Alcoholism Will Never Be Funny
It has taken me years to be able to say that out loud; to own it. The vulnerability that walks alongside those words is scary and sometimes really uncomfortable. Despite the countless suggestions I have received since I was little, I have yet to find “thicker skin.”
I like my skin—it’s transparent, and allows the good, the bad, and the ugly to shine both in and out.
Most of the time, it’s a gift and allows me the ability to connect with others in a meaningful way. Sometimes it can feel like a curse—feeling everything to an extreme can be exhausting and even devastating.
I’m starting to despise social media for this very reason. It seems to have become a popular place for negativity and competition for shock value. When I first started blogging, it was to make people laugh. I started a humor blog and bitched and moaned about the “joys” of motherhood. Honestly, it was I that needed the cheering up, and often I was venting as an escape. It was the connection with others that kept my head above water during those long, terrible months of postpartum depression, and I am so grateful it was available.
I have recently had to take a look at the fact that at some point, I started using it to feed my ego. I’ve started to measure self-esteem with Facebook “likes” and twitter retweets. How much do people “like” me? How hilarious am I? I have tried with all my might to not forget shitty moments in my day so I can post about them later and make you laugh.
I realized that some of the most popular “mommy blogs” out there belong to women who are constantly “ON,” complaining about their children and/or mentioning alcohol as a coping mechanism for motherhood. It has been on my mind for months now, and I have questioned whether I want to be a part of that world; if I even have what it takes. Is it worth it to me? I will obviously not be taking part in the Friday night #wineparty, but could I just avoid that chatter?
Then I saw this:
She responded by telling me it was a joke, but I could not bring myself to find the humor. I get the tweets about having a glass of wine at the end of a long day. I understand that people joke about drinking as a way to deal with stress. These comments, although sometimes obnoxious, are not offensive to me. I realize that jokes about drinking are trendy, even if I don’t agree with them. This tweet made me angry.
All I could think of was the woman who actually is drinking to avoid her children or her life—that woman suffering from real alcoholism.
I thought about all the women that might read this and feel shamed or poked fun at. You know, women that are drinking against their will right now.
How could alcoholism be funny? I’m still struggling with it. Jokes about alcoholism will NEVER be funny to me. I have lost time with the people I love because of alcoholism. I have lost friends who couldn’t or wouldn’t stop. I have listened to women beg for sobriety so they could stop humiliating and abusing themselves. I have suffered in its grip and have needed alcohol addiction treatment. I have been to wakes and funerals of young women, and listened to their mothers wail over their coffins. I do NOT think that alcoholism is funny.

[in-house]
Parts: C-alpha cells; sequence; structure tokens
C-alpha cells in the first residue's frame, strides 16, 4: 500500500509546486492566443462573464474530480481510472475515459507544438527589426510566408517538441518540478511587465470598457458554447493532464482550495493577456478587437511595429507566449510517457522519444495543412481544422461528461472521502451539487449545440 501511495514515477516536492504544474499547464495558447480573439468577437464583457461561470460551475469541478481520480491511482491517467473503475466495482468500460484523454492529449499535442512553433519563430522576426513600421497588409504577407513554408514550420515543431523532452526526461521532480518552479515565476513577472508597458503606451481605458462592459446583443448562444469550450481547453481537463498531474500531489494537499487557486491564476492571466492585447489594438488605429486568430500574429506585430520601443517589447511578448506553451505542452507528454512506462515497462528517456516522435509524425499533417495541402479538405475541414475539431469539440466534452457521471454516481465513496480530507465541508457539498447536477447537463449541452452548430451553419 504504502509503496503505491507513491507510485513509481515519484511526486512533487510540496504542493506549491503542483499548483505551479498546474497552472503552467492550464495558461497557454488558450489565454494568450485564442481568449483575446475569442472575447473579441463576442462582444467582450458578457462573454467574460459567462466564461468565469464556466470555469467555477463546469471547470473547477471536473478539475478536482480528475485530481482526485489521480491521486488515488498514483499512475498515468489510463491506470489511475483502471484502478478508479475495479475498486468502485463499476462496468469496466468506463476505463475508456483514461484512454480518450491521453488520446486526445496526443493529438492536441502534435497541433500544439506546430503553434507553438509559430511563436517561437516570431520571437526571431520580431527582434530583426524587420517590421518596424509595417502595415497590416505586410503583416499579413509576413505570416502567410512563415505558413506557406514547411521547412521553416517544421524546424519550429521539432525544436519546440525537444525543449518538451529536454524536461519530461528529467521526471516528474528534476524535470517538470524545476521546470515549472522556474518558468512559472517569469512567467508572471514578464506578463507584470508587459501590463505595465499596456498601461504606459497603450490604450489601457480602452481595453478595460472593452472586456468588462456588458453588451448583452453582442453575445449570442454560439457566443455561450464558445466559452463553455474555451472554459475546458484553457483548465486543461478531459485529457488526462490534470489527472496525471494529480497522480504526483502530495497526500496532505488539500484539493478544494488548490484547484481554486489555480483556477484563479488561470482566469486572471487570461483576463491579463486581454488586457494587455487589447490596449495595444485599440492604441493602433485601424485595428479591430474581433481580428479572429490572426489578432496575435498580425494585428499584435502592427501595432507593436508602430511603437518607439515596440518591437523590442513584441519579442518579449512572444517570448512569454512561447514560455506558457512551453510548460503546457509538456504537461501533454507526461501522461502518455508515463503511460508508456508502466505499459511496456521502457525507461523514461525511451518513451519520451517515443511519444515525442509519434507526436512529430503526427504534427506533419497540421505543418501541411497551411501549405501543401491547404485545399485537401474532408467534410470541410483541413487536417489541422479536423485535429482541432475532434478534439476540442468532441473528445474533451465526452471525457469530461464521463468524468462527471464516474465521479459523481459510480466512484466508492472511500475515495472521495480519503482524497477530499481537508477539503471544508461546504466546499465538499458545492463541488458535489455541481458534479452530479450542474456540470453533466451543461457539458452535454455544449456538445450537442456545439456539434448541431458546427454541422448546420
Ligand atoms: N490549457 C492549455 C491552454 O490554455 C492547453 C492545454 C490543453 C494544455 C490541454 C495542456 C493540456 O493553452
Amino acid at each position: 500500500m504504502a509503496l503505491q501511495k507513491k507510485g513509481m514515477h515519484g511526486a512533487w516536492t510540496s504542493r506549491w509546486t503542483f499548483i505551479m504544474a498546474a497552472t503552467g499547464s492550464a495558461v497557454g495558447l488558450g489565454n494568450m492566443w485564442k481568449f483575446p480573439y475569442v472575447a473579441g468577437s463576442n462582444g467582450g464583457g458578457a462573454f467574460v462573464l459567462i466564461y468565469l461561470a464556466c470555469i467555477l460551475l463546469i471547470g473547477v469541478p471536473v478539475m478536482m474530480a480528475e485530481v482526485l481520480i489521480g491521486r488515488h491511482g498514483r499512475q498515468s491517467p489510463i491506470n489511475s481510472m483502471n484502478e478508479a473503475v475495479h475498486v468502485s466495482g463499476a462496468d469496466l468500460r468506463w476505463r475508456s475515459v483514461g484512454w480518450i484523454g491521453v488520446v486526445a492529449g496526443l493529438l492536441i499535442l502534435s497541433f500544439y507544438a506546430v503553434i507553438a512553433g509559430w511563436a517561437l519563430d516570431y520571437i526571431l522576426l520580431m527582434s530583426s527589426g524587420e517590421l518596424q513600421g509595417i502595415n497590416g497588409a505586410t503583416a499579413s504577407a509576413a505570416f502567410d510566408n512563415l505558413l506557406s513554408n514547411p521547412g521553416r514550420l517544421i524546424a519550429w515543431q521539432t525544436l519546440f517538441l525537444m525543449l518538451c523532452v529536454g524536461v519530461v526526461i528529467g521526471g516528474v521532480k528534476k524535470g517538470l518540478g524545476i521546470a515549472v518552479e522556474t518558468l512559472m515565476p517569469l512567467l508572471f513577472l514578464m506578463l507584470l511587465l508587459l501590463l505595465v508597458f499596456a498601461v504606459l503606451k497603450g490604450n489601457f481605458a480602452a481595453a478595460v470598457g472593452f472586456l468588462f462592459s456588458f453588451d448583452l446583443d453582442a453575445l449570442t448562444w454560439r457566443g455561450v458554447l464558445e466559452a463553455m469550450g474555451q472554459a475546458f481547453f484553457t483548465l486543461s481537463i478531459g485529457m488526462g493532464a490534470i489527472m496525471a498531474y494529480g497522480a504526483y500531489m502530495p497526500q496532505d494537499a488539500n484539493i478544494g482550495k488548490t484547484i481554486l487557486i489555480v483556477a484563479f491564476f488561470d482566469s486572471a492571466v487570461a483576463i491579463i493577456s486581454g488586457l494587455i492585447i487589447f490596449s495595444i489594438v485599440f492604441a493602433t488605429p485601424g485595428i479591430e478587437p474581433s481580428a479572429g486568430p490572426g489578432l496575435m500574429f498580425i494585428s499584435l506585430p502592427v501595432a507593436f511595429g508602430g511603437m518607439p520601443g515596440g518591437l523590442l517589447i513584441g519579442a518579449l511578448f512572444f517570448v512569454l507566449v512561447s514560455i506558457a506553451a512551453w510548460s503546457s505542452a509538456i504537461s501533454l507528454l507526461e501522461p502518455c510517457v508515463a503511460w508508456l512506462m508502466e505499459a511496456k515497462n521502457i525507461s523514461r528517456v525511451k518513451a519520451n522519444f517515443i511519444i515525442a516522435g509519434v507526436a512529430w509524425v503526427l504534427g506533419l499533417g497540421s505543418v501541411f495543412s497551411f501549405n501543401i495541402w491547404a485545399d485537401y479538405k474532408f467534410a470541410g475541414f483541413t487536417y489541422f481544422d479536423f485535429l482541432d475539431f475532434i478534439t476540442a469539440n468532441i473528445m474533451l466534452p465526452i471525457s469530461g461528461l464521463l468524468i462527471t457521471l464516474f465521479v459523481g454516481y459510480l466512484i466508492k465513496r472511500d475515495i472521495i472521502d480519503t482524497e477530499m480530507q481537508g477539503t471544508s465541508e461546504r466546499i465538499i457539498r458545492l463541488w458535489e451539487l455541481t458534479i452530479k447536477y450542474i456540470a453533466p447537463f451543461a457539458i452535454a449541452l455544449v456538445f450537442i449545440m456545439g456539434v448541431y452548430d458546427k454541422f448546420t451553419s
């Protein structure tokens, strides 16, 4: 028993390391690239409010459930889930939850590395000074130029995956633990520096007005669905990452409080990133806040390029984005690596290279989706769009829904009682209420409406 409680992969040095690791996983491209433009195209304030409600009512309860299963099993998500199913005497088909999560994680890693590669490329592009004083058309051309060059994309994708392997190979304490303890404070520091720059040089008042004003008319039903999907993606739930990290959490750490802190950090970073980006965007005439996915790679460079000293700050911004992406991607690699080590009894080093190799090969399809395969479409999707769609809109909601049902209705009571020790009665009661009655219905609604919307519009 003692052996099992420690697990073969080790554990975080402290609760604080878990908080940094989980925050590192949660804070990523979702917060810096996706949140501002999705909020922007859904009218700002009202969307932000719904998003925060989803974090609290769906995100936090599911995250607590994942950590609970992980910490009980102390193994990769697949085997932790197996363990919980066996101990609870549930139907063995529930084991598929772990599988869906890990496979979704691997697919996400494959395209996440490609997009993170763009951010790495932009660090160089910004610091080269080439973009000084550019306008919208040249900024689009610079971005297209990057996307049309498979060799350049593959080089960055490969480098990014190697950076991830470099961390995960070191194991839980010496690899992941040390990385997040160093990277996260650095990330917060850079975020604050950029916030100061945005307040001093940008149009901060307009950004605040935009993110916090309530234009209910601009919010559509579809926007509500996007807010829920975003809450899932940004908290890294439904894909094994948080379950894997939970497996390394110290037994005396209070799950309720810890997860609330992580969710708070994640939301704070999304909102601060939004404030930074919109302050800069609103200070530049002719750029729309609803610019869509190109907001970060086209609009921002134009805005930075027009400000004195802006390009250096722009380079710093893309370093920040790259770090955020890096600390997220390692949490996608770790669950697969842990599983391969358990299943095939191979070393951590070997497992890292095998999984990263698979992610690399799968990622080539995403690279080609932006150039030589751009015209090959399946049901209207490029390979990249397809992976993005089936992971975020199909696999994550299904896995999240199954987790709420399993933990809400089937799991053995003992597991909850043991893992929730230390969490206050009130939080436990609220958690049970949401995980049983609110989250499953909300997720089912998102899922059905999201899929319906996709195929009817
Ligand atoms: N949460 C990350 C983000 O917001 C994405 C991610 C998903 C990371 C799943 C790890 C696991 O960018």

I don’t know how to make this clear to the people in my life that don’t understand. Would you joke about breast cancer on twitter? Would you joke about AIDS or other diseases that have taken lives? Or would you stop and think about all the people in your life that have been affected in some way and decide against it? We ALL have someone in our life that has been touched by alcoholism.
I beg you to think about that person the next time you think it would be funny to throw out a possibly offensive tweet or Facebook status.
I’ve really had to take a step back and reevaluate my motives in social media. I’ve even thought about doing away with the humor blog altogether. Can I compete with this type of “humor?” Do I even want to? I’m praying about it. I desperately want to be a positive force on the world, and I know I can’t do that if I’m constantly thinking in 140 characters of sarcasm. It’s exhausting and makes me miserable. It has a way of seeping into my life and coloring everything ugly. Humor has its place; please don’t get me wrong. Without it, I would most certainly not have survived my years of sobriety or depression. I love sarcasm. Like L.O.V.E. it. It can be fun and entertaining when I’m not using it as a weapon against myself and others.
It is not my intention to make anyone feel bad about their own choices. It is my intention to remind us that our words have power.
How do we want to use it?
Julie Maida lives in Massachusetts with her amazing husband and three children. She has been in abstinence-based recovery since May 2, 2000.
Julie is eternally grateful for all the gifts of recovery and fiercely determined to advocate for, and connect ALL women with the appropriate support and resources necessary to achieve their personal recovery goals. She writes about mothering with mental illness at juliemaida.me.